"I'm very excited and very honored," said LeClair, a resident of Haverford. "The time I spent in Philadelphia was just terrific, and the experiences I had playing in the city and with the fans were some of the most exciting moments."

From the time of the deal with the Canadiens through the 1997 Stanley Cup Finals, Lindros and LeClair joined Mikael Renberg to form the Legion of Doom line, which combined for 225 goals and 490 points and also claimed countless battered bodies in the corners and behind the net.

Desjardins became one of the highest-scoring defensemen in Flyers history, recording 396 points (93G, 303A) over 738 career games. The Quebec native ranks second in franchise history among blueliners in goals, assists and points, behind only 2001 Flyers HOF honoree and 2011 Hockey Hall of Famer Mark Howe.  Two of his best seasons came in 1998-99 and 1999-2000, the first of which saw him record 51 points (15G, 36A) in just 68 games.  The following year, Desjardins posted 55 points (14G, 41A) in 80 games.

The genial Desjardins became a reluctant captain from March of 2000 when it was infamously stripped from Lindros, until October of 2001 when he resigned from the post and Keith Primeau assumed the mantle.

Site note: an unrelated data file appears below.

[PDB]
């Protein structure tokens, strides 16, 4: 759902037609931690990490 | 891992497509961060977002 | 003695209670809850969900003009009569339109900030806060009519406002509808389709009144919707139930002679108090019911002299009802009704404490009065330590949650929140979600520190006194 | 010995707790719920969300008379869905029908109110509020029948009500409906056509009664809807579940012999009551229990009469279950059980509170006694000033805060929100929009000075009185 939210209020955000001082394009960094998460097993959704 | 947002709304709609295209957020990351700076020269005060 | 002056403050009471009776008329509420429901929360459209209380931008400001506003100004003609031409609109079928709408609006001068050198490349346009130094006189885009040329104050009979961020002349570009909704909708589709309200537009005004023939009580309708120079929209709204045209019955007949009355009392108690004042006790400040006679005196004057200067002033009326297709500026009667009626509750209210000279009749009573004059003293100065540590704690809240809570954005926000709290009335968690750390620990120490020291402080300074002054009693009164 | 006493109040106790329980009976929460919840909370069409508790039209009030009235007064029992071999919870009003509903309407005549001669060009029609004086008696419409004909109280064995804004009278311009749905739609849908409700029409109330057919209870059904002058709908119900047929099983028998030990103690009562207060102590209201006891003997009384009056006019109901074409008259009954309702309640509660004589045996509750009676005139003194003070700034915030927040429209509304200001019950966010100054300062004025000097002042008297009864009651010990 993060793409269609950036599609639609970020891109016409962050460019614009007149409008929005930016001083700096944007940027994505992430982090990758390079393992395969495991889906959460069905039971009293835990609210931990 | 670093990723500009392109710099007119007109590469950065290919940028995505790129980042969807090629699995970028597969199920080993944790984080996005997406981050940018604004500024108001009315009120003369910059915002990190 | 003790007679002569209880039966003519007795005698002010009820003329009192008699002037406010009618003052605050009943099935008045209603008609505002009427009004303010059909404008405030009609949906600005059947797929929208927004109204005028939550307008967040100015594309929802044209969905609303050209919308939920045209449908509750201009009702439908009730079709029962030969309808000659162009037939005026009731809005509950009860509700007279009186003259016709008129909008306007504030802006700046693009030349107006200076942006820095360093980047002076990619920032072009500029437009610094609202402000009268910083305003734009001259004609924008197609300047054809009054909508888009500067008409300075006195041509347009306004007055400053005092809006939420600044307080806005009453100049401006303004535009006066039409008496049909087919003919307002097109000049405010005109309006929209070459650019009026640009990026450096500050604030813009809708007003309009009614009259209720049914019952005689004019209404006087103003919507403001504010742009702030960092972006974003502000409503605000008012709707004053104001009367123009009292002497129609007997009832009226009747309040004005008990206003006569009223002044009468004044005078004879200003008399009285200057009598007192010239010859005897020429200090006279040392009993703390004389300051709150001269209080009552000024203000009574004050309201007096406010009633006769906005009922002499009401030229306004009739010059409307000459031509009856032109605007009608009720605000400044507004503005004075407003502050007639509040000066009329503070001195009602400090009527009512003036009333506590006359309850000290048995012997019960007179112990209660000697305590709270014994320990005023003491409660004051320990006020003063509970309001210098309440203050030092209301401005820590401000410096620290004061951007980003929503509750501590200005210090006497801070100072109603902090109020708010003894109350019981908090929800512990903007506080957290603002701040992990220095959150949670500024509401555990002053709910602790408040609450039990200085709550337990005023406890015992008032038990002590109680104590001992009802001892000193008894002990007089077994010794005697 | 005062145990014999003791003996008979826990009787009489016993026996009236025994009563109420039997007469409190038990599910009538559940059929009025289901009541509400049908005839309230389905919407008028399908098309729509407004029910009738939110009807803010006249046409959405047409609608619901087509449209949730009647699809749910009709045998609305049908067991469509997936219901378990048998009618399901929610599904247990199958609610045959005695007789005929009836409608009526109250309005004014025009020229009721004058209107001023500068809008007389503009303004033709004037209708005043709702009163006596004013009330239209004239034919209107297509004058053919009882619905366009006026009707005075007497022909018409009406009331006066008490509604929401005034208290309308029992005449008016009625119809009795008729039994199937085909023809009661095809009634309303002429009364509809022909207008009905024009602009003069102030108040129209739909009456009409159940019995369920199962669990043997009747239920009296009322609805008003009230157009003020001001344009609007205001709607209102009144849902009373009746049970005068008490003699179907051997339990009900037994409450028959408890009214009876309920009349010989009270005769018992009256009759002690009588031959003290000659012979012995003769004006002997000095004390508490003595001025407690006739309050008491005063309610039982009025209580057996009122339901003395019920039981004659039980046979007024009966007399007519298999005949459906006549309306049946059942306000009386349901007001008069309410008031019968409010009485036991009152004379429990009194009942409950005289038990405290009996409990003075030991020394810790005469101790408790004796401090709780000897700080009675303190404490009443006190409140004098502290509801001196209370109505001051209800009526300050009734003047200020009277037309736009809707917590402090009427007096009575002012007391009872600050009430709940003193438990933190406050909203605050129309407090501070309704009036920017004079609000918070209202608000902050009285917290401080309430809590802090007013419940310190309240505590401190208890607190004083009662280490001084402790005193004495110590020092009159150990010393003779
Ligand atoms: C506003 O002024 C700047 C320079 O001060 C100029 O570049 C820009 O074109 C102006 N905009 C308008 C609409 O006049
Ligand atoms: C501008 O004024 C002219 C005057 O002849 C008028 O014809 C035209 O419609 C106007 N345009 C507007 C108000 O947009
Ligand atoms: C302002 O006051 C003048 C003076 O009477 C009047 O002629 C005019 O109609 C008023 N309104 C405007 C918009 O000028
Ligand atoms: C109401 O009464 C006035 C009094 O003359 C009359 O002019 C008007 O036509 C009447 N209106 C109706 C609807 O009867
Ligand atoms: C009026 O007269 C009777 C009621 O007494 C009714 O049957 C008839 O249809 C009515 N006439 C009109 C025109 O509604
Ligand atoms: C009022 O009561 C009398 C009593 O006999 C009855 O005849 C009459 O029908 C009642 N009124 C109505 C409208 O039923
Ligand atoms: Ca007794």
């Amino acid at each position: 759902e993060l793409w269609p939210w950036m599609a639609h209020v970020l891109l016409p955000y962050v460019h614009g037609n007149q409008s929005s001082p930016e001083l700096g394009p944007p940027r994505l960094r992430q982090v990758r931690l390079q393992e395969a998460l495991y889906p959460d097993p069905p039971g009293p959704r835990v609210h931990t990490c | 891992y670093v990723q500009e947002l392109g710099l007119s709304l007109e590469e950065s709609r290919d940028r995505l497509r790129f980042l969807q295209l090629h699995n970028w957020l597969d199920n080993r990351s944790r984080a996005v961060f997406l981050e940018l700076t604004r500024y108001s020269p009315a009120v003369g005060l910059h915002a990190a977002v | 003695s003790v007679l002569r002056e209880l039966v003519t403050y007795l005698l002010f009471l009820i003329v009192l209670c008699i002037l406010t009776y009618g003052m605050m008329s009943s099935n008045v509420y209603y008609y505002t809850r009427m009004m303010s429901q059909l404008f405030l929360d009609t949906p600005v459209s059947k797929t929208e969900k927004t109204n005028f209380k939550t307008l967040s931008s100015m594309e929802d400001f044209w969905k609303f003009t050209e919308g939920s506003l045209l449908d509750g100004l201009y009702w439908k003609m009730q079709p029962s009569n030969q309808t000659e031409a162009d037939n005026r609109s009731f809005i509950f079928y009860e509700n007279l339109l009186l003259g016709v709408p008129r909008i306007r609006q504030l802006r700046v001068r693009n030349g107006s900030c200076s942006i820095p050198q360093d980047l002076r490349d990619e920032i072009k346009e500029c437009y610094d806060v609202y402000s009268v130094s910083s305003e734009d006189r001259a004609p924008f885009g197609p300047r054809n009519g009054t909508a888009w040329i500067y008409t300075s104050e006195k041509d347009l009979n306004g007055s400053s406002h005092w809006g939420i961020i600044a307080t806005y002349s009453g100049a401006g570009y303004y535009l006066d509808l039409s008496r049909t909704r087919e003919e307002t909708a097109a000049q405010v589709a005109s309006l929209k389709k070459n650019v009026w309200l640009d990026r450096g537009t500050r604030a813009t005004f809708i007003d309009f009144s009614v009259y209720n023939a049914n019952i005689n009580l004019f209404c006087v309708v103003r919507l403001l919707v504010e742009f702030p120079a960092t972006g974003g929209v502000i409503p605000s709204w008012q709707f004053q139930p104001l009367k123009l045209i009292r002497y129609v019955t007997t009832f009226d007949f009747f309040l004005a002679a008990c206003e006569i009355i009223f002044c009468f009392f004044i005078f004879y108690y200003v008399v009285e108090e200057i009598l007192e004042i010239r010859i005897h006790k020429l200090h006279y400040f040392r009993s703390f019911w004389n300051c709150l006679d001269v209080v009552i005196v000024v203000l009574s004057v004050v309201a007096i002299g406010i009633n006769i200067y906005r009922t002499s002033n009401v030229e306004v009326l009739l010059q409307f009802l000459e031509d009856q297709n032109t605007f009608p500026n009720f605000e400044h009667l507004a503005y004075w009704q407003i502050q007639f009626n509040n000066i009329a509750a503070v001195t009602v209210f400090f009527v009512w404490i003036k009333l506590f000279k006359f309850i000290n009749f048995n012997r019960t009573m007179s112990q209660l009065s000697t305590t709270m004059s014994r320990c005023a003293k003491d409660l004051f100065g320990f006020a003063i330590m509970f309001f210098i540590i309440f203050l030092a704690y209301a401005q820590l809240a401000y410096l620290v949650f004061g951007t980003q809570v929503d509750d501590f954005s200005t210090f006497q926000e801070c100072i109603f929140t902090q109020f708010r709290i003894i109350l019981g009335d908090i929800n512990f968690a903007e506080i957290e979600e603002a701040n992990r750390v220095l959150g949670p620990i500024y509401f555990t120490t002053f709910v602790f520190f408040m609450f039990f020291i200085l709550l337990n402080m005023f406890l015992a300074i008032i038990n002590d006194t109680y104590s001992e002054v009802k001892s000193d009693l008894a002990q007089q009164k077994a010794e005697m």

"This means a lot to me," added Desjardins. "After spending so many years with the Flyers and being retired for almost nine years now, it’s a great feeling. It is something you don’t think about when you are playing but once you’re retired and an honor like this happens, it is very special."

The deluge represents a clear break from the past. While Bob Clarke and Ed Snider may have lingering feelings of resentment for the way Lindros, his injury issues and his family had an adverse effect on the running of the franchise, Holmgren seems to be less affected and more eager to embrace that period of team history. 

It was Holmgren, along with then-Comcast Prez and Chief Operating Officer Peter Luukko, who made a public appearance when Lindros and LeClair held an afternoon fundraiser for Children's Hospital of Philadelphia in Center City roughly a week before Christmas in 2011. 

If  Holmgren remains steadfast in bringing the franchise up to speed in honoring its best players, the '90s feature others worthy, like Mark Recchi and Rod Brind'Amour -- though in the latter's case there might have to be some overtures from the franchise in order to get him to sign off on a night. Renberg, who was the other puzzle piece to the Legion, endured injuries and a frustrating second stint with the franchise from 1998-2000, and has yet to reunite with his former teammates. 

Taking a page from a conversation I had with Bill Meltzer early last season, Holmgren should also strongly consider a dual ceremony for Brad McCrimmon and Jim Watson. The first six Flyers HOF ceremonies, from April of 1988 through April of 1993, celebrated at least two franchise greats. Since Kerr's night in march of 1994, the club has chosen to honor a single player each time.